I still believe in teaching, a note from the trenches

My friends and I used to talk about how many kids we will have taught when we finally retire, how many of those kids we really had a personal connection with, how many of those kids we perhaps also impacted their families. We used to talk about perfecting our craft, what we did last year, what we want to do better.

Sometimes we would talk about our perfect classrooms. The furniture, the books, the assignments, the schedule. We would laugh and start sentences with “When I am in charge….” knowing that we would never be in charge because in charge meant you don’t get to be in the classroom anymore and who would want to do that? Being a teacher was exhausting, but worth it. We were fed by it. We were good at it.

We still are good at it, the teaching part anyway. We are good at connecting with the kids, and communicating with the parents. We are good at coming up with creative assignments, and getting kids to really think about our subject and the world, about themselves and what they think.

But those are not the things that we are being asked to do. That is no longer what being a teacher is about. Those things that we are good at, that fed us, those are now things we do if we can squeeze it in.

There are emails to respond to and tests to be built, in a certain format in a certain program that we need to use. This year lecture is out of fashion it isn’t “student centered” enough, even if the data they are currently asking for shows the students learn well when I lecture.

So I have to figure out how to deliver information that is in my head, that needs to be in my student’s head into those heads without telling them. Youtube, readings, anything but lecture, even if I have spent the last 6 years perfecting the jokes in my “intro to Shakespeare” slideshow that also has all the information the state includes on the test.

I’m not opposed to oversight. I get why people would want to make sure that teachers are doing a good job. I think education is really important. That is after all, why I became a teacher. I just wish I still liked my job. I wish it made sense, the things that are being mandated. I wish I believed in the system still. I still believe in education. I still believe in teaching. I just wish I still was doing that.

7 thoughts on “I still believe in teaching, a note from the trenches

  1. My daughters are teachers and it is discouraging to see them discouraged with all the add ons that they are required to do that does not add value. Sometimes I don’t know what the goal is in regard to all of the mandates. I do know we can not give up on education but how do we take it back to where it needs to be; where learning is the objective not fitting everyone into a box. I do know my daughters continue to hack at the roots and continue trying to impact lives in all the ways only teachers can.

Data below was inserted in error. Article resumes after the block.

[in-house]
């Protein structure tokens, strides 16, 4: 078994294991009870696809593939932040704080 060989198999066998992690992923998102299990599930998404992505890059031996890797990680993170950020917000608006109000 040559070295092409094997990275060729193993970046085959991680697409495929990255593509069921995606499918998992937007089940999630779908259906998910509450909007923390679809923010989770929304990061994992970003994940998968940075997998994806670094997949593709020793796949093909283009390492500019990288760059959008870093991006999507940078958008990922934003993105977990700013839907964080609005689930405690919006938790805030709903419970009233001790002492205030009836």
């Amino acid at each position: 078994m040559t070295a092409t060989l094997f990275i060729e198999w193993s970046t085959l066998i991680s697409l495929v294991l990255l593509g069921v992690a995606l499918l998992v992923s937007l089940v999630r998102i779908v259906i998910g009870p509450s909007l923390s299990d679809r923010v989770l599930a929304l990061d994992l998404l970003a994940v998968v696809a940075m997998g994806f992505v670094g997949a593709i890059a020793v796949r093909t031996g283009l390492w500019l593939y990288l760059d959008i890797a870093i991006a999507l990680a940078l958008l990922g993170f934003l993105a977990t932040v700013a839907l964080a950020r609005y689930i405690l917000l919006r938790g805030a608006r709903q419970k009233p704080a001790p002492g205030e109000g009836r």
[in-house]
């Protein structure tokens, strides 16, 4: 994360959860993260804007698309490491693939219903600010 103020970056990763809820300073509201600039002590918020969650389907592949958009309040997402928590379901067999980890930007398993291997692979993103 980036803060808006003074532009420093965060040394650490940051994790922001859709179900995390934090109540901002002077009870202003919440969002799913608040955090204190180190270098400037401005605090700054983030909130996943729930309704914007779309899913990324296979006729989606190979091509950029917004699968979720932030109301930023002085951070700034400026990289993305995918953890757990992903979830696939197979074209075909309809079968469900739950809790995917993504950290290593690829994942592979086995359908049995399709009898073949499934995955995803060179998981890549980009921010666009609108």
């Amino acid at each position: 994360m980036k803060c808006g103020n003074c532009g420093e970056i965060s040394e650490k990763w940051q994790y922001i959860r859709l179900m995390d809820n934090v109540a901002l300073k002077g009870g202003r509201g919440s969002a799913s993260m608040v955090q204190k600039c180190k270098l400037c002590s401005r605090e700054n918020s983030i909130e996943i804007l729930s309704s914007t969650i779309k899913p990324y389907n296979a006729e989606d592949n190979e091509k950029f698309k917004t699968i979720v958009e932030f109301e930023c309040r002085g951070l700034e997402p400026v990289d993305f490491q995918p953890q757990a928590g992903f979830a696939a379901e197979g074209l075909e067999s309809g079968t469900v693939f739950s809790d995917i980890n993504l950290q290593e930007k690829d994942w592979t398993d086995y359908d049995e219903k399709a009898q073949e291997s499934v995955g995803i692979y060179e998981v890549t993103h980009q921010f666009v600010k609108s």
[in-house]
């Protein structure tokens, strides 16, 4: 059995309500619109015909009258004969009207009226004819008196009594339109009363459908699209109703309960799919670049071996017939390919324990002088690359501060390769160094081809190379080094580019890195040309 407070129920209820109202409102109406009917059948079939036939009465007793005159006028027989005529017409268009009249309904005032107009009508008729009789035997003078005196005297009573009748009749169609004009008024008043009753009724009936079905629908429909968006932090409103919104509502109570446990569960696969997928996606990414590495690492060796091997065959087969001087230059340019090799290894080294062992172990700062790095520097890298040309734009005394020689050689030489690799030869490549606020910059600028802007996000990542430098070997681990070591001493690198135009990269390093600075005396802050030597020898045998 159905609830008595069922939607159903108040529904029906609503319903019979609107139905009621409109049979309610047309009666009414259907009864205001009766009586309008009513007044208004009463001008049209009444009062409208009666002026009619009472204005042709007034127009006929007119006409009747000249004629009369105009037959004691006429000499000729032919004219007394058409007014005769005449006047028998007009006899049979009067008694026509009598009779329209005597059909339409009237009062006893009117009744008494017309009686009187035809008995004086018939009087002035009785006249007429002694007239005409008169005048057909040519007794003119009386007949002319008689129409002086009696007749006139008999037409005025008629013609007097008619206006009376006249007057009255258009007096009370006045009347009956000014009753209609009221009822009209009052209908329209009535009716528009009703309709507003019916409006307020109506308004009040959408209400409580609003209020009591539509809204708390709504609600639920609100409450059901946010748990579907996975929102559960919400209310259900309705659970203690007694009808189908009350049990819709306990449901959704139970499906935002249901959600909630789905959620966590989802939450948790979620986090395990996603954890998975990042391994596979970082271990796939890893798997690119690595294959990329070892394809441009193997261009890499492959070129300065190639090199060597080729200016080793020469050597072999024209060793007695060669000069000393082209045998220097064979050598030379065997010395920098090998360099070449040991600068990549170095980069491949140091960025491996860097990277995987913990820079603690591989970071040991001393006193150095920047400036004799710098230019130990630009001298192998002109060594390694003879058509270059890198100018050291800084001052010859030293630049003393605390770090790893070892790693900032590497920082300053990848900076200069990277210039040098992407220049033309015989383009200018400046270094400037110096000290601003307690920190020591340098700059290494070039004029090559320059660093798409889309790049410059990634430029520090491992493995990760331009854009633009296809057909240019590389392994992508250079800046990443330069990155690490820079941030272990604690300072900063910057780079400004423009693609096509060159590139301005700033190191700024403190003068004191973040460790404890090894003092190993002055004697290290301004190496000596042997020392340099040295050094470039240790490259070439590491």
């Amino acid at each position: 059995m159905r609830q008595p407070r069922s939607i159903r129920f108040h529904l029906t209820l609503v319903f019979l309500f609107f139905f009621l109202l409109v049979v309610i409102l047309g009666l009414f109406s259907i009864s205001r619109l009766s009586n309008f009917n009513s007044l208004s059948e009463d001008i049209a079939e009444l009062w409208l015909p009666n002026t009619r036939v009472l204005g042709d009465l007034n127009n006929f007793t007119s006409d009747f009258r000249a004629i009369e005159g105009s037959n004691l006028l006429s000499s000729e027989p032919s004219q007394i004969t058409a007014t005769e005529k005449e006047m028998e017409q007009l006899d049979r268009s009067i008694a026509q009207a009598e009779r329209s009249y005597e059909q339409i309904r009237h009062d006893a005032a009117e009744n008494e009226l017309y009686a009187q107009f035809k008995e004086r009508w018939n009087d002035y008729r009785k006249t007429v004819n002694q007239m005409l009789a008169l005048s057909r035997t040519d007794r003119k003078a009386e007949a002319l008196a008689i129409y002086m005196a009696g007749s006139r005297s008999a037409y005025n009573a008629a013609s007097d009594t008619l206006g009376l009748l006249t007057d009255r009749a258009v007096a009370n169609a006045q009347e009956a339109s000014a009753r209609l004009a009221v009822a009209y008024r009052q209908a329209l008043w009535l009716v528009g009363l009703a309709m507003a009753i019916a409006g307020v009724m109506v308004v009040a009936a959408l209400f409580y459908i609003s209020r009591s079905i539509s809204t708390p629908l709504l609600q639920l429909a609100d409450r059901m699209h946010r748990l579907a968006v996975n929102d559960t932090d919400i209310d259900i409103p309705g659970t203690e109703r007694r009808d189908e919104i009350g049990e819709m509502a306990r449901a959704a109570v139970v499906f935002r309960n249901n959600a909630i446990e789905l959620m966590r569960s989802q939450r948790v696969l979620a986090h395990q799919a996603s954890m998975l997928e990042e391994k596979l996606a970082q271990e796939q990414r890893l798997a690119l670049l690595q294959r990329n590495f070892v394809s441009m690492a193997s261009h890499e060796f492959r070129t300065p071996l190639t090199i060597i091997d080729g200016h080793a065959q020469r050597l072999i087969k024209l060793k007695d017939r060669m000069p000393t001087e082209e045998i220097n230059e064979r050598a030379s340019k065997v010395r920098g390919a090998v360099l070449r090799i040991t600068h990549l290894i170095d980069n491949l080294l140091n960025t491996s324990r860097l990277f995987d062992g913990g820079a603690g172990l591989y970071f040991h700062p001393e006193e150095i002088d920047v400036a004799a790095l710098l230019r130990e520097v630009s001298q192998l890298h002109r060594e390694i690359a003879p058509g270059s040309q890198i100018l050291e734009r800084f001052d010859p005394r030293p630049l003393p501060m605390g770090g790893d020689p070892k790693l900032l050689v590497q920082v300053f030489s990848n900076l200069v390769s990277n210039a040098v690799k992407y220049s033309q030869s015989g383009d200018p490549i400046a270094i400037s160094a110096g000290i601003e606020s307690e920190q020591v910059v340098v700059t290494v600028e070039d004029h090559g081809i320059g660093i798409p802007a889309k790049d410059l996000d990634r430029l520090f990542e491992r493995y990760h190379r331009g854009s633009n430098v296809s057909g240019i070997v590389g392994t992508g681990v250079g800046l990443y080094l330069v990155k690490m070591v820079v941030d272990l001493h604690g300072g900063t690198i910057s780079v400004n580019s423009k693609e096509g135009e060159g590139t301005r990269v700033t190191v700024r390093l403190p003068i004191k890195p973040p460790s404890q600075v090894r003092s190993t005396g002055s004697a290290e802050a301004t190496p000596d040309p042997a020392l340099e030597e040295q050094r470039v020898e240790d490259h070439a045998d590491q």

2. Two personal experiences: 1) our offspring taught (high school, mathematics, Governor’s school) for two years and when grades had to go out we saw him work “all-nighters” and
    2) eleven years I worked in tech support at a Theological Seminary during which time a “course management” system was introduced. From a technical support view, this was something that seemed very much to get in the way of teaching / learning, even though one or two faculty members had been the instigators. Before my eleven years ended, that “course management” system was being replaced by another. The truth is, I am glad this did not exist and was not required when I was in Saminary (1966 – 1969) and University (1962 – 1966).

    • “used to talk about how many kids we will have taught” – in 1949 we did not have kindergarten in public school rural NC: however, I remember my teachers: Hall (1 and 2), Petree (3), Touchstone (4), Knight (5), Quakenbush (6), Thomas (7), Roberts (8) – then 2 years at Eli Whitney High School until Southern was created (1960-61 and 1961-62) then off to university.

  3. You said it sister. I completely agree. Please don’t be too quick to trash your finely tuned “lectures”. You know your kids, you’ve honed them and they sound engaging. I bet a Youtube video,for the sake of integrating media wouldn’t be as engaging as a personal touch with dialogue and small group follow ups with them taking it from there. I’m rule follower and have tried to do everything asked of me (impossible by the way). After about 3 years of telling myself to shut my door, do what is best and do what is right I think I’m finally ready to really do it. My kids need my love, belief in them and belief in God more than anything! It’s just so hard to remember that when we get sidetracked with education which really isn’t educational. Hang in there. I’m trying to if for no other reason than there won’t be any of us who really care left.

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